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Transgender activists stage die-ins to protest Florida driver's license rules
Transgender activists in Florida held die-in protests Friday morning at driver's licenses offices around the state, including Miami, Orlando, Tampa, Jacksonville, Tallahassee, and Gainesville.. Dozens showed up draped in Transgender flags or orange road-safe vests and lay down in lobbies and offices, drawing attention to the state's latest erasure of Trans identity.

The die-ins took place following a controversial decision by Florida Gov. Ron DeSantis' administration to criminalize changing one's gender on a license to reflect a transition in gender identity.

New York archdiocese condemns funeral of Trans activist
The Roman Catholic Archdiocese of New York condemned the funeral of Cecilia Gentili, which was held in St. Patrick's Cathedral in Manhattan and drew a large audience on Thursday. Gentili was known as a leading advocate for the Trans community, sex workers, and people with HIV. A post on her Instagram account announced her death on February 6 at the age of 52.

In a written statement released Saturday, the Rev. Enrique Salvo, pastor of St. Patrick's, thanked people he said had informed the church that they "share our outrage over the scandalous behavior" at the funeral. "The Cathedral only knew that family and friends were requesting a funeral Mass for a Catholic, and had no idea our welcome and prayer would be degraded in such a sacrilegious and deceptive way."

A former sex worker who suffered addiction and was jailed at Rikers Island, Gentili became a Transgender health program coordinator, a nonprofit policy director for an established Gay men's health organization (GMHC), and a lobbyist for health equality and antidiscrimination legislation, among other advocacy work.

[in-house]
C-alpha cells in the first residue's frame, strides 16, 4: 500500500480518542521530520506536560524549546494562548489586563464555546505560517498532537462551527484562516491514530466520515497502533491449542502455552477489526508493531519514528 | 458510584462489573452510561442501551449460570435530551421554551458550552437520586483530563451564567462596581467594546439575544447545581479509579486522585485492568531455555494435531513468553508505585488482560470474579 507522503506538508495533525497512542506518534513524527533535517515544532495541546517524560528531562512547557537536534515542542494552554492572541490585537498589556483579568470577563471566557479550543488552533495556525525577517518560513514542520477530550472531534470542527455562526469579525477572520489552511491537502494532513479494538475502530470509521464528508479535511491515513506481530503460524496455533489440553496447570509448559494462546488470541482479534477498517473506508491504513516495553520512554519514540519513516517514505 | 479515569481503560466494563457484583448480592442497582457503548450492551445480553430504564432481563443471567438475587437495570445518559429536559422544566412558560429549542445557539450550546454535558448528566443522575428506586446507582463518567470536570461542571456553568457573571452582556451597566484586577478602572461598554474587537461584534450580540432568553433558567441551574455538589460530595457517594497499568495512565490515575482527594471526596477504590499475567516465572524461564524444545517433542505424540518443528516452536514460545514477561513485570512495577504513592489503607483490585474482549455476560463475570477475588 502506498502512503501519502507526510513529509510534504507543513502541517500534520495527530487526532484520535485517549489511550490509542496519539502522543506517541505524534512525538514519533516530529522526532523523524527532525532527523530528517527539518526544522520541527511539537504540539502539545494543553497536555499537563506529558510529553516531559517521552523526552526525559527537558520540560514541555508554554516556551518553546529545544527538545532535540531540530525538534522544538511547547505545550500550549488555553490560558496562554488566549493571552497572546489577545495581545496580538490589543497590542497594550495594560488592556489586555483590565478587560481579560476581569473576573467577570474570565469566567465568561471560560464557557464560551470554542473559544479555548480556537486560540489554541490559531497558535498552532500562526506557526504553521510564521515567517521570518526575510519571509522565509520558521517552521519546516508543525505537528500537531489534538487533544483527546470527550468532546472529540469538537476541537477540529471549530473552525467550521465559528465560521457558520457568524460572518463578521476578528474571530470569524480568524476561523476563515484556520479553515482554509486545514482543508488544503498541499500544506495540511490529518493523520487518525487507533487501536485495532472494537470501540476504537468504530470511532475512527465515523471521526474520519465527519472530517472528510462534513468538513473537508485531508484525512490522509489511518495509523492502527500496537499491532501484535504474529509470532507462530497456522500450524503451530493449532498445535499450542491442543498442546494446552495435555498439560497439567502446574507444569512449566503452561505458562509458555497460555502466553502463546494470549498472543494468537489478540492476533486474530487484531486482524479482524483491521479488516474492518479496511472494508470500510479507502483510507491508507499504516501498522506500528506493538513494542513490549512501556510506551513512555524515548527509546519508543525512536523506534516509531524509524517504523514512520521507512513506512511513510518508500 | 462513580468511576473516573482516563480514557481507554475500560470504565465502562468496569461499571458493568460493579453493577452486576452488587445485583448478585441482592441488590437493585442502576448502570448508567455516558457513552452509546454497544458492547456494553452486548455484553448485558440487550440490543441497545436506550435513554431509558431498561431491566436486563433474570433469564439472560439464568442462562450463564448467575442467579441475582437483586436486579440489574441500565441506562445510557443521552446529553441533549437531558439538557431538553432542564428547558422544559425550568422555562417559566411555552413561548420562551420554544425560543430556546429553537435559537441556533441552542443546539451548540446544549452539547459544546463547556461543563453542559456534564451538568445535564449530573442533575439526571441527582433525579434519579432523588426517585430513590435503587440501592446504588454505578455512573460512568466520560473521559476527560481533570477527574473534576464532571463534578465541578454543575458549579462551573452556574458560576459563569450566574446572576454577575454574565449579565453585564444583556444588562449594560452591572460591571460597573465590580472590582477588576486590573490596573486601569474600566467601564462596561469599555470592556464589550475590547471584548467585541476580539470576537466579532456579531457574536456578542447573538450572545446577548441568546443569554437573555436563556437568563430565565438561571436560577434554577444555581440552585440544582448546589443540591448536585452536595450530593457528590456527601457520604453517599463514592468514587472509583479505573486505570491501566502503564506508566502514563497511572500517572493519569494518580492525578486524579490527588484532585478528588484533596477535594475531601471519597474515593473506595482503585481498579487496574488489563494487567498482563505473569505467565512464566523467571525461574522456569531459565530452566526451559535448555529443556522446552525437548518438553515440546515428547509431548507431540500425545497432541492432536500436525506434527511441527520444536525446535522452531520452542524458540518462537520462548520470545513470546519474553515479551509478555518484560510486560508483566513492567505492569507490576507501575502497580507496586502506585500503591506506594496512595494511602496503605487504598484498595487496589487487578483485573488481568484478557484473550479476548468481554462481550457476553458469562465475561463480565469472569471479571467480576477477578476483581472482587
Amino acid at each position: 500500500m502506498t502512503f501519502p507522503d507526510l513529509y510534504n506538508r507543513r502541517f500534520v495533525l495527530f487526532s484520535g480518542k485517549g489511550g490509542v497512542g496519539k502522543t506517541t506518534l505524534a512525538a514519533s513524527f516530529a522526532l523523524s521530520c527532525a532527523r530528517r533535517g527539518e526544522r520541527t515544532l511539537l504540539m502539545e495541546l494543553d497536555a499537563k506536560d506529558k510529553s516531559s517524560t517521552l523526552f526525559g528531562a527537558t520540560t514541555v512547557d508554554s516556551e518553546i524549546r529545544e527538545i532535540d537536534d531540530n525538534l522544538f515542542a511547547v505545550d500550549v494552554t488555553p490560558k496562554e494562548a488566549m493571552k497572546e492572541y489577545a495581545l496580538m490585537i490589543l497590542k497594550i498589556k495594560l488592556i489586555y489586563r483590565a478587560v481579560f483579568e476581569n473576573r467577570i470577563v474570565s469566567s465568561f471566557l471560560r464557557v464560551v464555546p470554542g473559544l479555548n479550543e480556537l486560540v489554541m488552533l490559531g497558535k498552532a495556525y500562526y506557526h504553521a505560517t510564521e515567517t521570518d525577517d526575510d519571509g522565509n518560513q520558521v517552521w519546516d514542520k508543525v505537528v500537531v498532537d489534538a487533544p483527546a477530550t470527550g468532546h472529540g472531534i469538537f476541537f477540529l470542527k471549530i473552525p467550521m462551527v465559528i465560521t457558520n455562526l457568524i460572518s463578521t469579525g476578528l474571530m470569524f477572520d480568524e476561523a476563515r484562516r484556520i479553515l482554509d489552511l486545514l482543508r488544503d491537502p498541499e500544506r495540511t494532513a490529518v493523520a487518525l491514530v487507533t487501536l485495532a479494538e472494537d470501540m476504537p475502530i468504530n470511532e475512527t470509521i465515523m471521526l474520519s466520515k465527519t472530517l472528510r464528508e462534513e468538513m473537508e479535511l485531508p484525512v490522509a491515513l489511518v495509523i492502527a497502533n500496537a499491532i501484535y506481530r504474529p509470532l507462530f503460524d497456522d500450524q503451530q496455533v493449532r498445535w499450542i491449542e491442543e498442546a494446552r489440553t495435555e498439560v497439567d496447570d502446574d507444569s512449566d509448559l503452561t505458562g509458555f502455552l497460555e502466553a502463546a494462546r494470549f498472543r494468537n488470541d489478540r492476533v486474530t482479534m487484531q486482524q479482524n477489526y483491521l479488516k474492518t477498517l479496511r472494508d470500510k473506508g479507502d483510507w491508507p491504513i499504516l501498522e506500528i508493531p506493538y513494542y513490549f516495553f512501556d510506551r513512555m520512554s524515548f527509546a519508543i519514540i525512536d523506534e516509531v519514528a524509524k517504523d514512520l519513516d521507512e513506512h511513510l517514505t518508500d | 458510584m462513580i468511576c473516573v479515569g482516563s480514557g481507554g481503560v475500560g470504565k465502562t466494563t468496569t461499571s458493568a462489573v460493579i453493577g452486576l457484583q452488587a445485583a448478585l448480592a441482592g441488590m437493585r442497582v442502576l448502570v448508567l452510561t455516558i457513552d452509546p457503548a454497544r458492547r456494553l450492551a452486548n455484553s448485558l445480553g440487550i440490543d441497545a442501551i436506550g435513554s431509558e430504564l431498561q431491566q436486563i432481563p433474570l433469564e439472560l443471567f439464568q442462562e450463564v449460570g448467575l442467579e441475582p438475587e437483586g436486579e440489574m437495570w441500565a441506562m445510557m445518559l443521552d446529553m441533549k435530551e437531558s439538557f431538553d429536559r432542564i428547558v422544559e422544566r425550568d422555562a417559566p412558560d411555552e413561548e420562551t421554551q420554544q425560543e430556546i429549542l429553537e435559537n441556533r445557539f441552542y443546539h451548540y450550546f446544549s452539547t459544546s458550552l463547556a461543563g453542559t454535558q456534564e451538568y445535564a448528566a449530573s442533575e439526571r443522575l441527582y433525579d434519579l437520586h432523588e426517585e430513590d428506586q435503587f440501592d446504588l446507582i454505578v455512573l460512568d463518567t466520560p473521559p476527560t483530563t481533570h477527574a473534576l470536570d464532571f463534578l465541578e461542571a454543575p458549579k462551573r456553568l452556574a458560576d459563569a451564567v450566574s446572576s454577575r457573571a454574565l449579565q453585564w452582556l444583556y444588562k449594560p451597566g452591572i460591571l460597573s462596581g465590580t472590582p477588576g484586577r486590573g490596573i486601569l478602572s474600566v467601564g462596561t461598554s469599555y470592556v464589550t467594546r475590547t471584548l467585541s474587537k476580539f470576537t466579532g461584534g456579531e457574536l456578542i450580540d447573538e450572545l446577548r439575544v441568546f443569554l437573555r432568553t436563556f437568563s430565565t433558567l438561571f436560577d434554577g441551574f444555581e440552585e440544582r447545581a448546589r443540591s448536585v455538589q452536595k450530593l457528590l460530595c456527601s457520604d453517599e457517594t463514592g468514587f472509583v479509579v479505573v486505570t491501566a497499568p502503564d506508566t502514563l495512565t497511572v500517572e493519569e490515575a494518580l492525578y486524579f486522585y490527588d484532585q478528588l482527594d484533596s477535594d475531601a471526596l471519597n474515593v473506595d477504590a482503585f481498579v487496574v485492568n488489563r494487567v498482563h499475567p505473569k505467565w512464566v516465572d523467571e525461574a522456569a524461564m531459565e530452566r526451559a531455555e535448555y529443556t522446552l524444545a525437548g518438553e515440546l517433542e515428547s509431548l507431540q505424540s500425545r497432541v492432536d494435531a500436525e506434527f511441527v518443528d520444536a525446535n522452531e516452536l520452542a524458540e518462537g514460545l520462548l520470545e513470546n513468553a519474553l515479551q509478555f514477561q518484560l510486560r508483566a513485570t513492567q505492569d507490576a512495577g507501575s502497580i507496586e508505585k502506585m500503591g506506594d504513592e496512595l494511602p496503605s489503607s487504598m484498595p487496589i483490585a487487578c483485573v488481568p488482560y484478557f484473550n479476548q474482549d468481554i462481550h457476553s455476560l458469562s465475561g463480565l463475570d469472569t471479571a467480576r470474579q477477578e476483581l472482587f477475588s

Gentili founded the COIN Clinic, short for Cecilia's Occupational Inclusion Network, a free health program for sex workers through the Callen-Lorde community health organization in New York.

Tennessee Senate passes bill allowing marriage discrimination against same-sex couples
The Tennessee State Senate has passed a bill potentially allowing individuals to refuse to officiate marriages based on their personal beliefs, including objections to same-sex weddings.

The legislation, Senate Bill 596, declares that "a person shall not be required to solemnize a marriage if the person has an objection to solemnizing the marriage based on the person's conscience or religious beliefs."

Critics argue that this legislation could lead to broader discrimination, particularly affecting same-sex and interracial couples.

The bill, which passed the House last year, now goes to the state's Republican Gov. Bill Lee, who will likely sign it.

Idaho asks SCOTUS to allow state to enforce gender-affirming care ban
Idaho officials asked the Supreme Court to let the state enforce a strict ban on gender-affirming treatments for minors in an emergency request made public Monday by one of the groups involved in the case.

The law, signed by Republican Gov. Brad Little last year, makes it a felony for doctors to provide medical treatment to Transgender minors, such as puberty-blocking drugs, hormone therapy and certain surgeries. It also authorizes up to $5,000 in fines against medical professionals who provide that care.

A US District Court in Idaho temporarily blocked the law from taking effect late last year while the underlying case continues in federal court. The 9th Circuit Court of Appeals upheld that decision in January.